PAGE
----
Brain Freeze: California Federal Court Rejects Ice Cream Shop’s CAFA Removal
A California district court recently remanded a wage and hour class action back to state court, rejecting evidence and arguments in support of removal under the Class Action Fairness Act (CAFA).
In Hayes v. Salt & Straw, LLC, the plaintiff employee brought a workplace class action, asserting nine separate causes of action under California’s Labor Code and a claim for violation of California’s Unfair Competition Law. The lawsuit broadly alleged that the defendant ice cream shop “failed to properly compensate employees, forced them to work through required breaks...failed to keep accurate records,” “failed to include non-discretionary bonuses in the regular rate of pay used to calculate overtime,” and “failed to properly compensate...employees for overtime wages based on their alternative workweek schedule.”
The defendant removed to federal court under CAFA, and the plaintiff sought to remand, arguing that CAFA’s $5 million threshold had not been established. The district court agreed with the plaintiff, and remanded the case back to state court, finding that the removing defendant “relied on unreasonable assumptions to estimate the amount in controversy.”
As the court explained, Congress intended CAFA to be “interpreted expansively.” CAFA gives federal courts jurisdiction over class actions involving at least 100 class members, where there is minimal diversity (i.e. at least one plaintiff is diverse from at least one defendant), and, critically, the amount in controversy is more than $5 million.
A defendant seeking to remove under CAFA “need include only a plausible allegation that the amount in controversy exceeds the jurisdictional threshold.” If the plaintiff contests the amount in controversy, both sides submit argument and evidence, and the defendant bears “the burden of proving that the amount in controversy is met” under a preponderance of the evidence standard. The court explained that a removing defendant is entitled to make “reasonable assumptions” “founded on the allegations of the complaint” in order “to estimate the amount in controversy,” but that the defendant’s “assumptions must also cohere with the actual evidence presented by the parties.”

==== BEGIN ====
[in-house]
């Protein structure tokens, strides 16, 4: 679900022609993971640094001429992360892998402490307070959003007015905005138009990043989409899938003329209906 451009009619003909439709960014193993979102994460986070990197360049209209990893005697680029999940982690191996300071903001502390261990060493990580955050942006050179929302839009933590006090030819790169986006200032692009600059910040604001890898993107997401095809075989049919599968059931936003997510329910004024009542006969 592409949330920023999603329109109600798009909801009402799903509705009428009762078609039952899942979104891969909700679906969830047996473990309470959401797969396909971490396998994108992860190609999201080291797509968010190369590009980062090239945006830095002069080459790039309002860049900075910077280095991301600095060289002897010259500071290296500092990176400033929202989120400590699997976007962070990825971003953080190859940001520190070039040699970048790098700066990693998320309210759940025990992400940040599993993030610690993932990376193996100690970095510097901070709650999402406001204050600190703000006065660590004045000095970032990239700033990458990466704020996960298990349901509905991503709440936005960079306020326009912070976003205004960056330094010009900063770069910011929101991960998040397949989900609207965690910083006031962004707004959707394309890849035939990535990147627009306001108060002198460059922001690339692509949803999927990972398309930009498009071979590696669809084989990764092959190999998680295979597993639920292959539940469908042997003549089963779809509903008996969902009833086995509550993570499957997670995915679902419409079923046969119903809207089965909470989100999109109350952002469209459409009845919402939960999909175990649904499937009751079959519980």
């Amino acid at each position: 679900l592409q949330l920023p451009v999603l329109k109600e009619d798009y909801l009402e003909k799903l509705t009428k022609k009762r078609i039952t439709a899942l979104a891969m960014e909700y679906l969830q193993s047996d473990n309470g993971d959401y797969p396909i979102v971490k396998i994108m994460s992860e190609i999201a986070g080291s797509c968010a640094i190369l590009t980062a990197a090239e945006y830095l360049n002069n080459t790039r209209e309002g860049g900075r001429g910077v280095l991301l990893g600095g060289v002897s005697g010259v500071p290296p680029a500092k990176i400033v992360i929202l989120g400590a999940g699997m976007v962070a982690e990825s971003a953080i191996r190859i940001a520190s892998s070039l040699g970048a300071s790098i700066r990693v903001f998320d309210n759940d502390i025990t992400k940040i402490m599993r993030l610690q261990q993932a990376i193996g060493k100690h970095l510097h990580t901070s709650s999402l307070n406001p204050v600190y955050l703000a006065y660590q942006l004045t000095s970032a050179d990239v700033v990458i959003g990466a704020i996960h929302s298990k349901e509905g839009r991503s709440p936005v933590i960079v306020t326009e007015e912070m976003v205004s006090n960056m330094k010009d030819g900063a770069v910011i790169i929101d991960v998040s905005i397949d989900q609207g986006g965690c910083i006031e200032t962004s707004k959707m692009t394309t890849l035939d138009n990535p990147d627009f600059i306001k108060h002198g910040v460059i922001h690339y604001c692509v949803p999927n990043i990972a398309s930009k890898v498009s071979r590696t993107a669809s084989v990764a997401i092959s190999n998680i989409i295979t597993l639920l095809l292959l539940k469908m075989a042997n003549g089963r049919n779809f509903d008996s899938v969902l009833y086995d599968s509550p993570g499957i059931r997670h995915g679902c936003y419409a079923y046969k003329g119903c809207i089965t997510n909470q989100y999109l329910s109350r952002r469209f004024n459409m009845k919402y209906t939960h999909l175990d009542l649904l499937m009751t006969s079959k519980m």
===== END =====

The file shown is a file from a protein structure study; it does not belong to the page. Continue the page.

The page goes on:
Permissible Evidence In Support of CAFA Removal
Rather than submit underlying payroll records as evidence, the defendant submitted declaration from counsel and from a human resources manager, “based on her review of regularly kept payroll records.” The plaintiff argued that the payroll records themselves were required, rather than the declarations based on those records.
The court disagreed, finding the “declarations well-supported and competent evidence for the purposes of [the CAFA removal] motion.” The court pointed out that the plaintiff offered no competing evidence, and there was no indication that the declarations were unreliable.
Court’s Rejection of Defendant’s Assumptions
The court agreed with the plaintiff’s argument that the defendant relied on “unreasonable and unsubstantiated assumptions” to arrive at its ostensibly “conservative estimates” of four of the claims against it. The court repeatedly criticized the defendant’s argument, insofar as the defendant assumed a 100 percent violation rate in each of its estimates.
As the court explained, removal in wage and hour cases commonly “turns on the frequency of the alleged violations of California labor laws,” but that a plaintiff’s allegation of a “pattern and practice” of doing something that violates the labor laws “does not necessarily mean always doing something.”
Overtime Wage Estimate: To arrive at its estimate of the claim for unpaid overtime, the defendant assumed “one hour of unpaid overtime per employee workweek.” According to the court, this assumption contradicted the defendant’s evidence, which demonstrated that 86 percent of its employees “worked a schedule that would not allow them to earn any overtime wages.”
Waiting Time Penalty Estimate: To arrive at its estimate of the claim for waiting time penalties unpaid overtime, the defendant assumed that “every employee who was terminated during the relevant period was denied final wages for the statutory maximum thirty days.” The court explained that plaintiff made no such allegation, and that there were “no allegations or evidence suggesting a uniform policy of withholding final wages.”
Wage Statement Claim Estimate: To arrive at its estimate of the claim pertaining to inaccurate wage statements, the defendant assumed “that every wage statement for every employee during the relevant period was non-compliant,” and argued that “with this many violations alleged, every one of the wage statements issued during the class period could potentially have been noncompliant.” The court found this assumption unreasonable, explaining that the number of claims alleged “has no obvious relationship to the frequency of the alleged labor law violations.”
Off the Clock Estimate: To arrive at its estimate of the claim pertaining to off-the-clock work, the defendant assumed “a minimum wage violation in every pay period for every employee throughout the relevant period,” but on appeal, provided “a more conservative estimate.” As the court explained, however, that reduction was insufficient to establish the jurisdictional amount, given the other unreasonable assumptions.
Employers should bear in mind that CAFA is a useful strategic tool for litigating class actions in federal court, which can be a more favorable forum. The Hayes decision serves as a useful reminder for employers seeking to use CAFA to remove state court lawsuits to federal court, both about the kinds of evidence that can be used to support removal, and the “reasonable assumptions” that can be used to support the $5 million jurisdictional threshold.